A holistic approach to healthy data security practices

Data breaches are among the biggest challenges facing today’s health care industry. In the past two years in Ontario alone, according to the Office of the Information and Privacy Commissioner of Ontario, high-profile breaches have impacted the personal information of more than 100,000 people.

The health care industry is an appealing target for criminals for two reasons. First, health care organizations collect a massive amount of personal data from patients, data of the most lucrative sort to thieves. Credit card numbers for example, but also insurance account details, social insurance numbers, birthdates and addresses as well as clinical data such as diagnoses and prescriptions.

In addition, it’s a numbers game for hackers. To achieve maximum efficiency within the health care organization, patient data is typically stored all together in one place such as a billing system or medical chart file. This simplicity makes a thief’s job very easy indeed.

Privacy Commissioners are encouraging provinces to be more aggressive when it comes to protecting information. However, health care organizations face many challenges when it comes to securing their IT environments.

For starters, health care professionals are not IT professionals and few entered their profession with a dream of becoming an adept data manager. Developing an internal culture of data protection is an ongoing challenge. Health care teams are also struggling with issues of reduced funding to support operations over and above the primary responsibility of patient care.

As more mobile devices such as laptops, smartphones, tablets and USB drives enter the health care environment, new layers of complexity are introduced.

Employees may unwittingly put patient data at risk as they create faster ways of working within their pressured environment. Passwords jotted onto sticky notes, data transferred to USB sticks for offsite use, malware introduced into the system through malicious links travelling via email — all of these scenarios make it increasingly more difficult for health care IT managers to protect data and ultimately, the privacy of patients and employees.

Thieves target health care organizations as they would any other: criminals employ social engineering and phishing attacks which in turn help deploy malware that can search for the data. But the biggest recent data losses appear to have been accidental – laptops lost or stolen and data leaked out via email. While security incidents may not be entirely preventable, protecting data from misuse is possible with basic data loss prevention tools, such as encryption.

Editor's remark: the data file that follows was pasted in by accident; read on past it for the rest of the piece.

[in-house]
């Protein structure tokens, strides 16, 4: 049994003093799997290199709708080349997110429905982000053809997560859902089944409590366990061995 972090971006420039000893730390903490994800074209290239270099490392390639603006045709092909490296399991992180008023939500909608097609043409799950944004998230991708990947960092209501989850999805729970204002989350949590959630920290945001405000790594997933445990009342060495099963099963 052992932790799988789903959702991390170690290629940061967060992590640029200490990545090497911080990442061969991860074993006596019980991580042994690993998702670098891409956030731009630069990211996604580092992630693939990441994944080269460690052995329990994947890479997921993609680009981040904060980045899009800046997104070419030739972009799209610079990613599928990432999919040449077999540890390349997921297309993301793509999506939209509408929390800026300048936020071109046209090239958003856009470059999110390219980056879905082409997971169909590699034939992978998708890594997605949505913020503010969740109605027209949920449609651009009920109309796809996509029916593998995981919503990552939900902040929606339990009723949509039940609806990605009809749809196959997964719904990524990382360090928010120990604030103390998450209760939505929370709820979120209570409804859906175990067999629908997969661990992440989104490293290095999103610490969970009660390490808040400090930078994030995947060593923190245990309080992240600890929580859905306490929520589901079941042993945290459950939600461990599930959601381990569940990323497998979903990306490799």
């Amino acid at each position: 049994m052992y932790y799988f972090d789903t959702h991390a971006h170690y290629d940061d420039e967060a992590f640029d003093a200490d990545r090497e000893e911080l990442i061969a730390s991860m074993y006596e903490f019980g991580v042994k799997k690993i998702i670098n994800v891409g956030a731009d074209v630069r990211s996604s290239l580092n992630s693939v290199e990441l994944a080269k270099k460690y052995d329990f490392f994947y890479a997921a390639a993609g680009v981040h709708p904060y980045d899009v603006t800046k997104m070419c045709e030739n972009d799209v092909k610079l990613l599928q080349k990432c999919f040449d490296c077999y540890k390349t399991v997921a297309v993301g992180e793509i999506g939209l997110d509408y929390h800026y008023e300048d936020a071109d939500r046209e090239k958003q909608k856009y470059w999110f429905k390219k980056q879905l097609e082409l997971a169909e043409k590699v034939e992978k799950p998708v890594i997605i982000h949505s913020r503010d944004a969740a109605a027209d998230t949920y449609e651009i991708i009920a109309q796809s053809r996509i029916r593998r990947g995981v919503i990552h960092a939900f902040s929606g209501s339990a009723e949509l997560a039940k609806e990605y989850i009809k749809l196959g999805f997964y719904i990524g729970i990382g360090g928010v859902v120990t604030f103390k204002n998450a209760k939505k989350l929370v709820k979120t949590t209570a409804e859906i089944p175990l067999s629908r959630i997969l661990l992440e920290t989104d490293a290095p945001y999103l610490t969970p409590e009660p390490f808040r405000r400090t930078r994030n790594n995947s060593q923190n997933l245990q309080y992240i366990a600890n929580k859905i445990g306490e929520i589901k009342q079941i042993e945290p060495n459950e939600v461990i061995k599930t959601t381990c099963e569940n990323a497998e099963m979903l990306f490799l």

In Canada, the Personal Information Protection and Electronic Documents Act (PIPEDA) governs how private sector organizations collect, use and disclose personal information. It also requires that all personal health information is protected against theft, loss and unauthorized use and disclosure.

Many Canadian health care facilities are still working to achieve . Organizations undertaking security changes may wish to consider the following:

There are four primary security methods that organizations can implement to proactively protect against a data breach. Each of these methods provides protection against different types of threats and together form a holistic security approach.

1.    Implement an identity and access management strategy
An identity and access management strategy that helps an organization to better manage who can access what types of data — and where, is key to better protection. Authentication solutions enable users to establish controls over access to sensitive networks, applications and data. They can also verify the identity of the intended user at the front-end during login.

2.    How endpoint encryption better protects data
Implementing an endpoint encryption solution protects data if it is lost or stolen since it is in an unreadable form unless you have the keys to the data.  Encryption can be used for data at rest (on a storage device) and data in motion (as it is being transmitted across a network).

3.    Consider data loss prevention (DLP) in health care environments
DLP solutions help prevent data from being accidentally or intentionally sent or leaked to recipients who are not entitled to view the data. DLP solutions can also assist users and IT professionals discover, monitor, protect and manage information wherever it’s stored and accessed.

4.    Why anti-virus and anti-malware solutions
Anti-virus and anti-malware solutions deliver proactive protection and can also reduce the risk of online threats before they infect a system. Furthermore, as part of an overall IT risk management process, these security solutions also help raise the level of protection for an organization’s data.

Health care organizations should consider adopting a comprehensive, information-centric management security approach that encompasses the above four security methods. By prioritizing data, its sensitivity levels and implementing the appropriate security measures, organizations can be better protected against any threats that come their way.

A security breach is expensive and irreversible, so a little preventative medicine can go a long way toward a healthy data security environment.